Chondroitin sulfate is a popular supplement used treat the pain and loss of function associated with osteoarthritis, or OA, but studies assessing its effectiveness have been mixed. A study published online in Arthritis & Rheumatism adds one more piece to the chondroitin puzzle, finding that the supplement appears to safely relieve some symptoms of hand OA.

“Hand osteoarthritis is a frequent form of arthritis that can be very painful and is also associated with a significant impact on quality of life,” explains lead author Cem Gabay, MD, professor of medicine at the University of Geneva School of Medicine and head of the division of rheumatology at the University Hospitals of Geneva, Switzerland. Hand arthritis affects 20 to 30 percent of adults, and more than 50 percent of those age 60 and older.

The body naturally makes chondroitin, a molecule that is a major component of cartilage and helps cartilage retain water. It also can be manufactured from the cartilage of animals – like cows, pigs or sharks – or made synthetically. The supplement is sold as chondroitin sulfate. In many European countries it is approved as a prescription treatment for OA. In the U.S., it is often combined with a glucosamine supplement. Like chondroitin, glucosamine is a natural compound found in healthy cartilage.

The new study – a randomized, placebo-controlled, double-blinded trial – involved 162 patients older than age 40 with hand OA. Eighty participants were given a daily 800 mg dose of chondroitin sulfate (derived from fish) for six months; 82 patients received a placebo.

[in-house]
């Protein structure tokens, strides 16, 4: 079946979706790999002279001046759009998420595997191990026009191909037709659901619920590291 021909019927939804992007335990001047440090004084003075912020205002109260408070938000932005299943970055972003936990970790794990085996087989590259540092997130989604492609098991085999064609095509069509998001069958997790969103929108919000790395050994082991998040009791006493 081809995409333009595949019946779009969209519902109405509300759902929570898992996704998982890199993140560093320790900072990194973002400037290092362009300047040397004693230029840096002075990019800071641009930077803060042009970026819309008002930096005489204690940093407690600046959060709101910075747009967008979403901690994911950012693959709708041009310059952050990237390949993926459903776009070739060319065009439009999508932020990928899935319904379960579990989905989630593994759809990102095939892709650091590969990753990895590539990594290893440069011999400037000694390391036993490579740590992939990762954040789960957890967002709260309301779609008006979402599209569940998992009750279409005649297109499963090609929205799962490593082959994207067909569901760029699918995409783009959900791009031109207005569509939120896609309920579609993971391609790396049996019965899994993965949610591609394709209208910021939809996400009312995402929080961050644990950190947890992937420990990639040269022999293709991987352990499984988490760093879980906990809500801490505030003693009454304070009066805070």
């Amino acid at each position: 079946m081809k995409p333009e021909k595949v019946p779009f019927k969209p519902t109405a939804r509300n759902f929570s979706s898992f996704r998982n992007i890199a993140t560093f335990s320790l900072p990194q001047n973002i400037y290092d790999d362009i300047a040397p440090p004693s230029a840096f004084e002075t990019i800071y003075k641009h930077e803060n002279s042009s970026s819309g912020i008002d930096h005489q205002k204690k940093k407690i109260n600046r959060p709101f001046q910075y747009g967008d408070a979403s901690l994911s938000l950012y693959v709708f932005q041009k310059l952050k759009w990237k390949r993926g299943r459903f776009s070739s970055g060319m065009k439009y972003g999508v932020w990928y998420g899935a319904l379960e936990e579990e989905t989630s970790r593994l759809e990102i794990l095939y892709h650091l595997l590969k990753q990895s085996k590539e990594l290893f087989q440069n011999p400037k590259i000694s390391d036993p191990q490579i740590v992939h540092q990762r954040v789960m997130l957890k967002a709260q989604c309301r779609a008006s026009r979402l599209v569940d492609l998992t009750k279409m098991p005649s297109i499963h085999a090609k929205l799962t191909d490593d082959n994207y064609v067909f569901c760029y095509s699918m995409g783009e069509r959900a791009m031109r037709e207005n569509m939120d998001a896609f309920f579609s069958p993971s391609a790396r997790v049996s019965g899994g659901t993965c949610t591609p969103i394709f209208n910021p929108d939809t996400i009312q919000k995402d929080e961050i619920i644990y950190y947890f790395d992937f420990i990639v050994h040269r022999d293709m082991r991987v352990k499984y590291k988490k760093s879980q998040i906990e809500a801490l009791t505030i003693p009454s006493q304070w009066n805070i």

Compared with those taking a placebo, participants taking the supplement had a statistically significant decrease in hand pain and improvement in hand function at the end of the study. The researchers write that these improvements “started to become evident after 3 months of treatment.” Chondroitin-takers also experienced significantly shorter duration of morning stiffness. There were no differences in grip strength, the use of pain rescue medication (acetaminophen) or side effects.

Dr. Gabay says the findings show that chondroitin’s effect is similar in magnitude to that of nonsteroidal anti-inflammatory drugs, or NSAIDs, but has fewer risks. As the researchers wrote, chondroitin has not been compared head-to-head to NSAIDs, but three other studies of NSAIDs’ effects on hand OA measured a similar improvement in hand pain and function scores.

“The positive effects of NSAIDs appear more rapidly than those observed with chondroitin sulfate,” says Dr. Gabay. “However, NSAIDs are associated with significant side effects, in particular in elderly patients.”

In 2009, the American Geriatrics Society took NSAIDs off the list of medicines recommended to treat persistent pain in older patients because of an increased risk of gastrointestinal bleeding, heart attack or stroke. NSAIDs also don’t interact well with many of the drugs taken for conditions commonly associated with aging, such as heart failure medication.